Challenges

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Since 2015, TELT promotes values related to human rights, respect for labour laws, environmental protection and the fight against corruption.

The Ethical Code is inspired by the principles of the Global Compact

In 2016, TELT adopted a Ethical codes that applies to both internal personnel and all third parties working with the company. The document sets strict rules of conduct and monitoring procedures concerning fundamental ethic principles.

Environmental protection
The new line is part of the TEN-T network, the European programme with the goal of achieving a sustainable transport revolution, by focusing on railways to limit motorway traffic. Trains play an increasingly important role in European mobility strategies, as they are environmentally friendly and they are competitive with road transports.
Currently, on the Italian-French route, only 9% of goods travel by rail. Between Italy and Switzerland this raises to 64%, and between Italy and Austria it is 69%. The imbalance is clear, but with the new Lyon–Turin railway line, one million heavy goods vehicles are expected to shift from road to rail, with a reduction of 3 million tonnes in greenhouse gas emissions.
The safeguard of the environment is also a guiding principle for every action undertaken by TELT. Within and around the construction sites, the company carries out thousands of yearly controls to protect the environment and the health of citizens, monitoring over 135 different environmental parameters.
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Compliance with timeline and costs
The cost of the cross-border section is 8.6 billion (2012 euro value). 40% of this amount is co-financed by the European Union, while the remainder is split between the two countries: 35% for Italy, 25% for France.
The Lyon-Turin line is one of the few infrastructures whose cost has been certified by a third party, the international grouping of companies Tractebel Engineering – Tuc Rail.
The costs of the cross-border section include the Mont Cenis base tunnel, 57.5 kilometres long, the two international stations of Susa and Saint-Jean-de-Maurienne, and the connections with existing national lines in France and Italy.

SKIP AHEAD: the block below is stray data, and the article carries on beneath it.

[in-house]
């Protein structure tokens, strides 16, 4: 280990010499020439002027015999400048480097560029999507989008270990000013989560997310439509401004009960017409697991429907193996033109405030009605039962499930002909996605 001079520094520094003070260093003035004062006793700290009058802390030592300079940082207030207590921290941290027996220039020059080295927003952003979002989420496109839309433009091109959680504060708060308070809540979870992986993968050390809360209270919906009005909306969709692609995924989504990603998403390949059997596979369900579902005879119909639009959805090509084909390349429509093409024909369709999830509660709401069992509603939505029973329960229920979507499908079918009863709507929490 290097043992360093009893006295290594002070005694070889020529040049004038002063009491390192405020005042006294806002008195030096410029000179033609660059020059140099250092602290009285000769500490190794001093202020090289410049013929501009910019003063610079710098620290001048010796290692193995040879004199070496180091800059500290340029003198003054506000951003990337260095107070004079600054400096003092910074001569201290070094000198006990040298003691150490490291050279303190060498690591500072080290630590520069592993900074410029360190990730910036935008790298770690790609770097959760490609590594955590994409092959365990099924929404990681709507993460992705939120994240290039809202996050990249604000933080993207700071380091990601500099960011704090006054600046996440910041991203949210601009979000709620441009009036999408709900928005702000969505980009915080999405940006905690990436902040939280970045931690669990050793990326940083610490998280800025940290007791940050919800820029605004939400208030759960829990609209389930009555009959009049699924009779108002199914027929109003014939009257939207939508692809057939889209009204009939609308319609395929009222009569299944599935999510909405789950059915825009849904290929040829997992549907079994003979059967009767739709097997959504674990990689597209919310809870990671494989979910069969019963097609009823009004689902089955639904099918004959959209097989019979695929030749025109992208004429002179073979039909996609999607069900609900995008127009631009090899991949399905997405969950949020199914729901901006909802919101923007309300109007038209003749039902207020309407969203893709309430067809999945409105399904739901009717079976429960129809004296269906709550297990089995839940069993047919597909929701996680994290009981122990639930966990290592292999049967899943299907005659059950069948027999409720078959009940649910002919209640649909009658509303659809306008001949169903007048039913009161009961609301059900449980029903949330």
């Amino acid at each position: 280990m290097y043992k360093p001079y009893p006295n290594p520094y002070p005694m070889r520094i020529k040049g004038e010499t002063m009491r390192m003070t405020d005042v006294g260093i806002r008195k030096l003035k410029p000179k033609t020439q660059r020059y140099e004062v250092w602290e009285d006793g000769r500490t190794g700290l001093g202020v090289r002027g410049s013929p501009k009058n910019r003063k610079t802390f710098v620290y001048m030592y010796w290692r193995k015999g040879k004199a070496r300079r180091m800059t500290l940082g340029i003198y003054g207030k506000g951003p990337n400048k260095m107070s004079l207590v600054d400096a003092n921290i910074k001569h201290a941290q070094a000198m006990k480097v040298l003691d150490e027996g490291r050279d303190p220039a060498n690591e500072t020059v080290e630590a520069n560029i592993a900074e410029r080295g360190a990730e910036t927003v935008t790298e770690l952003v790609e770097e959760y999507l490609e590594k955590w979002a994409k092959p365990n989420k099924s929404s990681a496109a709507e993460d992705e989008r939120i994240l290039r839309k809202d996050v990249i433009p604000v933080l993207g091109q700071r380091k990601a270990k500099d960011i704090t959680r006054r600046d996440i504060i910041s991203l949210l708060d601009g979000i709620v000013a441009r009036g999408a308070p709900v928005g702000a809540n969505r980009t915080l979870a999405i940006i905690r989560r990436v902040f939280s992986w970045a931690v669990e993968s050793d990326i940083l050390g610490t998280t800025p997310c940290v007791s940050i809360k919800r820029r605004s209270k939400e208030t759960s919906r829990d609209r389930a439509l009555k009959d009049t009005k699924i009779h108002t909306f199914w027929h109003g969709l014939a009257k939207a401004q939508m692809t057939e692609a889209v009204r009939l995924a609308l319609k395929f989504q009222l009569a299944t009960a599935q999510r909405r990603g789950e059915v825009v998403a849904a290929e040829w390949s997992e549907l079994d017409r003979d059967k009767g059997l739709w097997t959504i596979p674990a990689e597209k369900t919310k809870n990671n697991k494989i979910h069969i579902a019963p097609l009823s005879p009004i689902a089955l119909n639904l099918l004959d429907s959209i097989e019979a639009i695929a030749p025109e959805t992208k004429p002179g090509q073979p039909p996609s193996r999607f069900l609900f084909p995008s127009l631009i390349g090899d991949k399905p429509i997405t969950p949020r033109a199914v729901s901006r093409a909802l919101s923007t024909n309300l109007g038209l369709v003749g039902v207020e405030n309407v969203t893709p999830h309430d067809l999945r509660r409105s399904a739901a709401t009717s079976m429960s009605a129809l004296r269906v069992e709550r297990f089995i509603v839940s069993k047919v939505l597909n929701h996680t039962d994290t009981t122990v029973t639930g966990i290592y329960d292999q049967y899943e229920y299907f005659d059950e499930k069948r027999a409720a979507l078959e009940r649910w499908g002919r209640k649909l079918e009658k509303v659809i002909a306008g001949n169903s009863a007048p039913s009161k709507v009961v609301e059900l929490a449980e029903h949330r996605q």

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Involvement of territories
The economic impact of the Lyon–Turin line has been analysed by TELT, which estimates that by 2030 approximately 20,000 companies with be involved with the Italian and French construction sites. It is envisaged that the works may create 8,000 direct and indirect jobs in the two countries.
The small and medium enterprises of the territories impacted by large-scale works generally expect subcontracting jobs. Instead, TELT has decided to organise a significant number of tenders aimed directly at this system.
TELT has decided to activate a round of small-to-medium calls for tender, which are normally very interesting for SMEs: there are many contracts with a value of up to 50 million euro, in addition to very large ones up to 1.3 billion.
In addition to the impact generated by the works, there are also major opportunities deriving from accompanying measures at the construction sites: the Démarche Grand Chantier in France, and the Piedmont Regional Law 4/2011 in Italy, provide for the disbursement of funds for land development plans.
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Fight against corruption
The new Lyon–Turin railway line represents the first case in Europe of application of an anti-Mafia legislation at the transnational level, regardless of the nationality of the construction sites.
The Contract Regulation, approved by the Intergovernmental Conference in June 2016, defines the activities of the binational structure, which is under the guidance of the Prefects of Turin and Auvergne-Rhône Alpes, who are in charge of the controls over tenders in Italy and France.
TELT dedicates a significant portion of its internal policy to fighting corruption, especially as regards functions related to the awarding of tenders.
According to the Code of Ethics, the company monitors the behaviour of personnel and partners, who cannot seek out or accept any kind of benefit from public or private parties.
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Citizens' health
The Lyon-Turin line was conceived with the goal of reducing CO2 emissions along the Alps. It is a key element for the protection of the alpine ecosystem and of the populations residing in the areas affected by the work. Moreover, TELT promotes many activities to monitor the health of citizens.
The first experience was the HIA (Health Impact Assessment) for the Chiomonte construction site, in the Susa Valley. Research was conducted by the University of Turin, which monitored environmental pressure factors in the works area from 2012 to 2018.
At the Chiomonte construction site, the HIA (Health Impact Assessment), based on 62,000 measurements available, showed a situation where environmental values are respected. Citizens’ health is protected.
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